Despite stated plans to rebalance its energy mix, Minister of Mineral Resources, Susan Shabangu, outlined coal’s importance to SA’s future. “There can be no doubt of the critical role coal will continue to play in our country’s energy landscape – long into our nation’s future,” said Shabangu at the inauguration of Sasol Mining’s first major replacement mine since starting operations over six decades ago.
But, while it is to remain an important cog in the country’s industrial machine, the minister was quick to remind the industry to reposition itself in relation to the changing global and domestic priorities.
This included urging companies like Sasol to invest more into research and innovation to mitigate the negative impacts from coal exploitation by responding to climate change issues.
And, she said “While South Africa has through its multilateral commitments and the Integrated Resource Plan 2010, made clear its intention to rebalance its energy mix, there is still a vital role envisioned for coal generated energy. This is even more so in the present. This is an area where the state owned mining company will play a strategic role.”
The minister did not elaborate on the strategic role envisaged for the state owned miner but would presumably entail securing coal supply for the country’s power utility, Eskom.
The intention to streamline the current fragmented and time consuming mining licensing process has oft been mentioned but the minister committed that this would become a thing of the past and that the new integrated system would afford mines the opportunity to start up within a year.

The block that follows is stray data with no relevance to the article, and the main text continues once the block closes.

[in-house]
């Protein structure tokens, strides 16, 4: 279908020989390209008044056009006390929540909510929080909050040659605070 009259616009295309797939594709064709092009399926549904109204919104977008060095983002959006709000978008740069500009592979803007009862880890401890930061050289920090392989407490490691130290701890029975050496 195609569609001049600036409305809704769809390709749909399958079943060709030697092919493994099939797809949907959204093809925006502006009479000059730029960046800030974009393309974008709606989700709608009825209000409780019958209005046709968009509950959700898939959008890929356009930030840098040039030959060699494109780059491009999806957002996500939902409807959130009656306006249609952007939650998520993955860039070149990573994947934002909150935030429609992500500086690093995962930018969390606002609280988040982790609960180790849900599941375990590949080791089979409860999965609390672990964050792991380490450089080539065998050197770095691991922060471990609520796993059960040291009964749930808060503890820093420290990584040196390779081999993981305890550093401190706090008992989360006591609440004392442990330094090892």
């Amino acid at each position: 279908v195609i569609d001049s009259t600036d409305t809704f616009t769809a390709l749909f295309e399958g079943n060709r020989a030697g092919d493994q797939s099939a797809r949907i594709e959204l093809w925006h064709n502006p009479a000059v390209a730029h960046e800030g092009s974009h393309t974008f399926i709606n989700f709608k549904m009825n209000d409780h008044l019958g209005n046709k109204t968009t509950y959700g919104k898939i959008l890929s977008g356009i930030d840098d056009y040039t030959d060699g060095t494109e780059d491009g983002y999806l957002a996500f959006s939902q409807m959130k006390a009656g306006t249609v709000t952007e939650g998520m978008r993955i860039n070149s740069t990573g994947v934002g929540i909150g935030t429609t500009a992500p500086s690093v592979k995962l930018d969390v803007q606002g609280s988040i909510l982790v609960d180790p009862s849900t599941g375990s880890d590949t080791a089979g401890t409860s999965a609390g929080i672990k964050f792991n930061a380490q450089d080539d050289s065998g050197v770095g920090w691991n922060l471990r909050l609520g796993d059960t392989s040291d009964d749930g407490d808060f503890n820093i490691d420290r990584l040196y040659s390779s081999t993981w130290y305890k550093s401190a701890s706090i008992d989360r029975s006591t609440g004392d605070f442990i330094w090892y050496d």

With the addition of the new Thubelisha shaft to the Sasol family as well as two more mines due to come on line the minister concluded by saying that these new investments showed the company’s commitment to South Africa and rubbished the perception that Sasol was divesting out of the country.
CEO, David Constable, said that the pipeline of projects for the company over the next two years would see it spend a further R40 billion across its Southern African operations.
Chairperson, Nolitha Fakude, said that this was to be made up of R14 billion to be spent on the replacement of its mines in the Secunda complex and the balance for sustaining capital.
Sasol’s Secunda complex alone produces over 40mtpa of coal making it the third largest producer in South Africa. Over 90% of the coal is used to produce high quality synthetic fuels and chemicals.
“Sasol has entered a period of intense capital replacement and will replace 60% of our operating capacity in Secunda in the next eight years” said Hermann Wenhold, the managing director of Sasol Mining. This was after spending over R42 billion in the past three years in South Africa alone.
The new shaft complex, which will consist of three vertical shafts and one decline shaft to a depth of 160m, is essentially a replacement for the current Twistdraai colliery that is coming to the end of its economic life. The investment is expected to expand supply to export markets and Sasol’s synthetic fuel operations until 2039 and will sustain 1 600 jobs.